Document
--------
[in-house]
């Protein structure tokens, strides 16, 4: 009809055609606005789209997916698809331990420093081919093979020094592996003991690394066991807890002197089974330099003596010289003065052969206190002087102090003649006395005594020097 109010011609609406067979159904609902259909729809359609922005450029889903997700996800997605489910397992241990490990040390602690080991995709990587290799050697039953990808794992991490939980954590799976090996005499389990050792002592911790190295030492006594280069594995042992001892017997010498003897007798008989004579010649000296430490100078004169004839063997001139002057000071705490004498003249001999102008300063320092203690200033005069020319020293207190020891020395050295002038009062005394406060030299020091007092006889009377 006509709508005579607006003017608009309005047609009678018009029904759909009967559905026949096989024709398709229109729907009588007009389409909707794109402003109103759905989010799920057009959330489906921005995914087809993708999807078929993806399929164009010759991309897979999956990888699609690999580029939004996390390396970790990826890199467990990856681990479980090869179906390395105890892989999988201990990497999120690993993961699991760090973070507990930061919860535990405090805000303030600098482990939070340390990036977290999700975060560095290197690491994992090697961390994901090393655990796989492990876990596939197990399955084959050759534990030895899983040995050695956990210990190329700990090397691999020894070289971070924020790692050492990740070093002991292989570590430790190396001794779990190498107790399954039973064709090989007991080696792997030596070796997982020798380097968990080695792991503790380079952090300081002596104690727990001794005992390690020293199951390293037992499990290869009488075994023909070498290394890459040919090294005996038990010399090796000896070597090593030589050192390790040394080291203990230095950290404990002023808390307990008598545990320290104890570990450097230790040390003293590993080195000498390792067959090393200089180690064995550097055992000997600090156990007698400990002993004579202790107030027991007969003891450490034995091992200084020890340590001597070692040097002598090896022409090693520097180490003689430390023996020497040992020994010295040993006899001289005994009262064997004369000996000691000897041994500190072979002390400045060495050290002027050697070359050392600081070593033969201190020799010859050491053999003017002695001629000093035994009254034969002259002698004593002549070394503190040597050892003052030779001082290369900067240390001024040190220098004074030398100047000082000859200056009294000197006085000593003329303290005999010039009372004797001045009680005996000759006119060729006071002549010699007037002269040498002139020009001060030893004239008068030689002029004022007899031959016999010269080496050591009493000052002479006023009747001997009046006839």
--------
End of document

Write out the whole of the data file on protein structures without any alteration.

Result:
[in-house]
């Protein structure tokens, strides 16, 4: 009809055609606005789209997916698809331990420093081919093979020094592996003991690394066991807890002197089974330099003596010289003065052969206190002087102090003649006395005594020097 109010011609609406067979159904609902259909729809359609922005450029889903997700996800997605489910397992241990490990040390602690080991995709990587290799050697039953990808794992991490939980954590799976090996005499389990050792002592911790190295030492006594280069594995042992001892017997010498003897007798008989004579010649000296430490100078004169004839063997001139002057000071705490004498003249001999102008300063320092203690200033005069020319020293207190020891020395050295002038009062005394406060030299020091007092006889009377 006509709508005579607006003017608009309005047609009678018009029904759909009967559905026949096989024709398709229109729907009588007009389409909707794109402003109103759905989010799920057009959330489906921005995914087809993708999807078929993806399929164009010759991309897979999956990888699609690999580029939004996390390396970790990826890199467990990856681990479980090869179906390395105890892989999988201990990497999120690993993961699991760090973070507990930061919860535990405090805000303030600098482990939070340390990036977290999700975060560095290197690491994992090697961390994901090393655990796989492990876990596939197990399955084959050759534990030895899983040995050695956990210990190329700990090397691999020894070289971070924020790692050492990740070093002991292989570590430790190396001794779990190498107790399954039973064709090989007991080696792997030596070796997982020798380097968990080695792991503790380079952090300081002596104690727990001794005992390690020293199951390293037992499990290869009488075994023909070498290394890459040919090294005996038990010399090796000896070597090593030589050192390790040394080291203990230095950290404990002023808390307990008598545990320290104890570990450097230790040390003293590993080195000498390792067959090393200089180690064995550097055992000997600090156990007698400990002993004579202790107030027991007969003891450490034995091992200084020890340590001597070692040097002598090896022409090693520097180490003689430390023996020497040992020994010295040993006899001289005994009262064997004369000996000691000897041994500190072979002390400045060495050290002027050697070359050392600081070593033969201190020799010859050491053999003017002695001629000093035994009254034969002259002698004593002549070394503190040597050892003052030779001082290369900067240390001024040190220098004074030398100047000082000859200056009294000197006085000593003329303290005999010039009372004797001045009680005996000759006119060729006071002549010699007037002269040498002139020009001060030893004239008068030689002029004022007899031959016999010269080496050591009493000052002479006023009747001997009046006839």